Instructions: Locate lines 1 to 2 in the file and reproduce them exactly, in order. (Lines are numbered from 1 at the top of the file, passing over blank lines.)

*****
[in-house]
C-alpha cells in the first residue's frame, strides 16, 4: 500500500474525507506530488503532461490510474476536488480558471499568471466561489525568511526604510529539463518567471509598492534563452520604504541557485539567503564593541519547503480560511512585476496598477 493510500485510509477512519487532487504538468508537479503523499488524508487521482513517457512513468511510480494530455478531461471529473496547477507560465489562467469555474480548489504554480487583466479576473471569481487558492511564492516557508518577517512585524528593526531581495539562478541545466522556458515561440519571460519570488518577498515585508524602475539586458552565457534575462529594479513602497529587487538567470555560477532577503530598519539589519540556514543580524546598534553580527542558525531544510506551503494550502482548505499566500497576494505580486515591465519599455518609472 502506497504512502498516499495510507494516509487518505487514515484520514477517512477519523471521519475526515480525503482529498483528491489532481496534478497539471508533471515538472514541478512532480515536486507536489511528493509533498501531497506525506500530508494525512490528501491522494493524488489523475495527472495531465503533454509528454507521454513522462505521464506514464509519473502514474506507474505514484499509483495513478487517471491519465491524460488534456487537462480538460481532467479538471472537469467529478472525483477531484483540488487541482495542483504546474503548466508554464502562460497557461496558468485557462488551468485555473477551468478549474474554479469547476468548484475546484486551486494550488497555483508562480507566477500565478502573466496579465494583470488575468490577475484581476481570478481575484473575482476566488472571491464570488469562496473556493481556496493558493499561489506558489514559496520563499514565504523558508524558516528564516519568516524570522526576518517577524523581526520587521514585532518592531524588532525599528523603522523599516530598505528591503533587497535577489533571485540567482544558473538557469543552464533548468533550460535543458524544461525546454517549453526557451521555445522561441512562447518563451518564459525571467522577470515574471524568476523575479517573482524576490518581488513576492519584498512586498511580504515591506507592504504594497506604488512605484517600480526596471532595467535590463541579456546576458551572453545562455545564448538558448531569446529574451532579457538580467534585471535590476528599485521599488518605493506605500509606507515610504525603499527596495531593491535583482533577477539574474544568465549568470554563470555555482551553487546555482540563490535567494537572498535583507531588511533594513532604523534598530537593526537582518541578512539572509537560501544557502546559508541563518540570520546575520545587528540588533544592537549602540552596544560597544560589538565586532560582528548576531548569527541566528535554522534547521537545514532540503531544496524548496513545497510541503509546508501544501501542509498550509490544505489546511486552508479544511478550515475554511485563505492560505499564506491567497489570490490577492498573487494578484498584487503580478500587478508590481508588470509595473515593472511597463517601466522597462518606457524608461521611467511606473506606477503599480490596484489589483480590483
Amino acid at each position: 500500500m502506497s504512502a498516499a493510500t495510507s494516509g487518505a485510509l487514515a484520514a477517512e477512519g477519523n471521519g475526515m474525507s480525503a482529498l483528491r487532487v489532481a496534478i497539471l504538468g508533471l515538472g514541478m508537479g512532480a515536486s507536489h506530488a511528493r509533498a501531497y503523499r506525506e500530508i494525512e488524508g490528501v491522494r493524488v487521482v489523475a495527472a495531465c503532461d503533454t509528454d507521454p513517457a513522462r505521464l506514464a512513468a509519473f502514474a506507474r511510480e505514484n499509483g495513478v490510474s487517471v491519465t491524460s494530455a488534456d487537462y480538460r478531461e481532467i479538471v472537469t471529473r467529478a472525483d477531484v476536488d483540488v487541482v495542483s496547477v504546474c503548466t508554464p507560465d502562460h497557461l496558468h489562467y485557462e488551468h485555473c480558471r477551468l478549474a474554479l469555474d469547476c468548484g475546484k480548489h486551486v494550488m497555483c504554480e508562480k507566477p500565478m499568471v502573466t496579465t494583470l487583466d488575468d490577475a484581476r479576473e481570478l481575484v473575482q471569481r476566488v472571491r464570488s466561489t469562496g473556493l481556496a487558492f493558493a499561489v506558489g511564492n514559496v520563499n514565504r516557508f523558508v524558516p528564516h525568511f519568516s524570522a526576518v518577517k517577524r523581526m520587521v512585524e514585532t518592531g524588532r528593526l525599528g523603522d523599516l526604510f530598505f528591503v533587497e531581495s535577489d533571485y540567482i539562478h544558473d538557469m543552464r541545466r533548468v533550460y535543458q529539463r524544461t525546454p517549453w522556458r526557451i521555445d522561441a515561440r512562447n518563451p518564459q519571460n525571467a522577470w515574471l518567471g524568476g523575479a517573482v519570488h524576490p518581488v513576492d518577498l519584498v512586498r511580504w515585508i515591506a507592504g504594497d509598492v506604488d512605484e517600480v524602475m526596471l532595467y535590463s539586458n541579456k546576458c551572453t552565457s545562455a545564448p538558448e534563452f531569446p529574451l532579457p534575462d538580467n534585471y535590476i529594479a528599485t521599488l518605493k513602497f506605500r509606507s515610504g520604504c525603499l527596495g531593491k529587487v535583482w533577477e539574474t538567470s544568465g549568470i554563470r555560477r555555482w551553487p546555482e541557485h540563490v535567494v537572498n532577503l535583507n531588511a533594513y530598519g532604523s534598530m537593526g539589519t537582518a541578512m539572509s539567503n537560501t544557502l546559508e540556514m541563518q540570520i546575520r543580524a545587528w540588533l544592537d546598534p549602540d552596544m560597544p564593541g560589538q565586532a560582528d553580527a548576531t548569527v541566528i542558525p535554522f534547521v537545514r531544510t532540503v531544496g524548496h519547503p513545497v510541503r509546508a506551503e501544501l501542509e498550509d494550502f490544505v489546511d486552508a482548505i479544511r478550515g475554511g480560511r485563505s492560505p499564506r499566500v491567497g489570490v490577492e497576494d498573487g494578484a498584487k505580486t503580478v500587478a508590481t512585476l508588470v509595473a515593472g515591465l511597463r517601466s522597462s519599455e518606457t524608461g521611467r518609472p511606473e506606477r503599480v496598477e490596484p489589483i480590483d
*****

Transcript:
[in-house]
C-alpha cells in the first residue's frame, strides 16, 4: 500500500474525507506530488503532461490510474476536488480558471499568471466561489525568511526604510529539463518567471509598492534563452520604504541557485539567503564593541519547503480560511512585476496598477 493510500485510509477512519487532487504538468508537479503523499488524508487521482513517457512513468511510480494530455478531461471529473496547477507560465489562467469555474480548489504554480487583466479576473471569481487558492511564492516557508518577517512585524528593526531581495539562478541545466522556458515561440519571460519570488518577498515585508524602475539586458552565457534575462529594479513602497529587487538567470555560477532577503530598519539589519540556514543580524546598534553580527542558525531544510506551503494550502482548505499566500497576494505580486515591465519599455518609472 502506497504512502498516499495510507494516509487518505487514515484520514477517512477519523471521519475526515480525503482529498483528491489532481496534478497539471508533471515538472514541478512532480515536486507536489511528493509533498501531497506525506500530508494525512490528501491522494493524488489523475495527472495531465503533454509528454507521454513522462505521464506514464509519473502514474506507474505514484499509483495513478487517471491519465491524460488534456487537462480538460481532467479538471472537469467529478472525483477531484483540488487541482495542483504546474503548466508554464502562460497557461496558468485557462488551468485555473477551468478549474474554479469547476468548484475546484486551486494550488497555483508562480507566477500565478502573466496579465494583470488575468490577475484581476481570478481575484473575482476566488472571491464570488469562496473556493481556496493558493499561489506558489514559496520563499514565504523558508524558516528564516519568516524570522526576518517577524523581526520587521514585532518592531524588532525599528523603522523599516530598505528591503533587497535577489533571485540567482544558473538557469543552464533548468533550460535543458524544461525546454517549453526557451521555445522561441512562447518563451518564459525571467522577470515574471524568476523575479517573482524576490518581488513576492519584498512586498511580504515591506507592504504594497506604488512605484517600480526596471532595467535590463541579456546576458551572453545562455545564448538558448531569446529574451532579457538580467534585471535590476528599485521599488518605493506605500509606507515610504525603499527596495531593491535583482533577477539574474544568465549568470554563470555555482551553487546555482540563490535567494537572498535583507531588511533594513532604523534598530537593526537582518541578512539572509537560501544557502546559508541563518540570520546575520545587528540588533544592537549602540552596544560597544560589538565586532560582528548576531548569527541566528535554522534547521537545514532540503531544496524548496513545497510541503509546508501544501501542509498550509490544505489546511486552508479544511478550515475554511485563505492560505499564506491567497489570490490577492498573487494578484498584487503580478500587478508590481508588470509595473515593472511597463517601466522597462518606457524608461521611467511606473506606477503599480490596484489589483480590483